Irritability and agitation are two key contemporary phenomena that are working their mischief in a variety of settings. Yet these terms are highly variable and elastic if you think of the broad spectrum involved, spanning blatant injustice that can legitimately be denounced, and reflexive rejection of any external perception, which is viewed as an imposition. The world as we no longer like it has become an infinite source of friction. Although the friction, or indeed attrition, has long since been transplanted into the perceiving subject, there is a tendency to identify other people as the causes of that sense of being worn out.
The Russian war of aggression launched in February has dramatically exacerbated this state of affairs. There is little doubt as to which party is the aggressor and which is subjected to the aggression. However, it would be hard to envisage a broader spectrum of effects arising from this indisputable violation of international law: from warmongering that stokes the catastrophe to reflective approaches pondering “how can we get out of this situation?” and even pacifist zeal that risks losing sight of war’s devastating realities. And, in many places, impassioned radical reactions harshly condemning those with opposing views. A truly “hysterical” scenario, to pick up on this issue’s leitmotif.
Hysterical phenomena never cease to astound us, in large part because everyone can observe them in themselves. It is usually a case of overreacting (to something or other) that seems to stem from the depths of subjective and collective emotional states. Even simply grasping this complex structure in rational terms is tricky and raises a number of questions: is it possible to draw on “the hysterical” meaningfully as a category to analyse contemporary society and the individuals that compose it? How might a redefinition of the term look? And what forms of expression around agitation and vexation have emerged particularly prominently in the cultural field recently?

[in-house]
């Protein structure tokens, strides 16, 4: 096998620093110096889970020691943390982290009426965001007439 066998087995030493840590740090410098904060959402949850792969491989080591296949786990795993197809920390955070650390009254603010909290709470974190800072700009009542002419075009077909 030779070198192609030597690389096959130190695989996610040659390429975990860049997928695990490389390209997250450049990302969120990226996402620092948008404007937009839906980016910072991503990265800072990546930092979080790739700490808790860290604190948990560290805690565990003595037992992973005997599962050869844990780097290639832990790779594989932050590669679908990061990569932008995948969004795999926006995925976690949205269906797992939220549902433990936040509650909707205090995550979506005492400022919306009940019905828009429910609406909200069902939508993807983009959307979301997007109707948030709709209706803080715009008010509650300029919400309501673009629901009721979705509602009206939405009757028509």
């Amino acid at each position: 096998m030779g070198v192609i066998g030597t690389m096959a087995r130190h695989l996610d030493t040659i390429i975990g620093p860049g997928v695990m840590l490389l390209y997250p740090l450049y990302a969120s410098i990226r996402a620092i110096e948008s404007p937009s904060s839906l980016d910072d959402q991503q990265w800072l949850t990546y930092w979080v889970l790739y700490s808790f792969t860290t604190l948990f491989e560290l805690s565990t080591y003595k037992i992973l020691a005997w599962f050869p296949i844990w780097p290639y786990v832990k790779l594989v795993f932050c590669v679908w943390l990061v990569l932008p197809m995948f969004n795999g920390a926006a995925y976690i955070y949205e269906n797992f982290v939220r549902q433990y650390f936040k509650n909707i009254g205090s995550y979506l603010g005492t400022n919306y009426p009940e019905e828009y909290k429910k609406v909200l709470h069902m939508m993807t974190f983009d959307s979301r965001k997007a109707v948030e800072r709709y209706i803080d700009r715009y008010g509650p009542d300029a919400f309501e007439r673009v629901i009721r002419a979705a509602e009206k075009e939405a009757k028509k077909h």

These questions are explored in the Hysteria thematic issue, produced in cooperation with the Hochschule für Gestaltung Offenbach (Offenbach University of Art and Design, Department of Sociology and Media Theory). It attempts to look beyond the manifold manifestations of agitation and indignation, of irritation and excitation – and to identify rules underlying this unfettered phenomenological proliferation on the basis of individual studies.
On the one hand, in terms of what could be called the vantage point of empirical symptom analysis, this calls for an inventory of modern and post-modern disorders. From a medical perspective, these are usually summarised today in the light of broader concepts, such as conversion disorder, dissociation disorder or histrionic personality disorder. On the other hand, from a societal perspective, it is crucial to question ascriptions like “society of agitation”, “moral panic” or myriad neologisms beginning with “hyper”. What kind of illuminating links can be established between these individual symptoms and the field of social disorders? Is it possible to find images of such connections that relate analytically to the media hysterias unfolding ever more rapidly today? Can artistic primal scenes or working through hysteria serve as productive remedies in this context?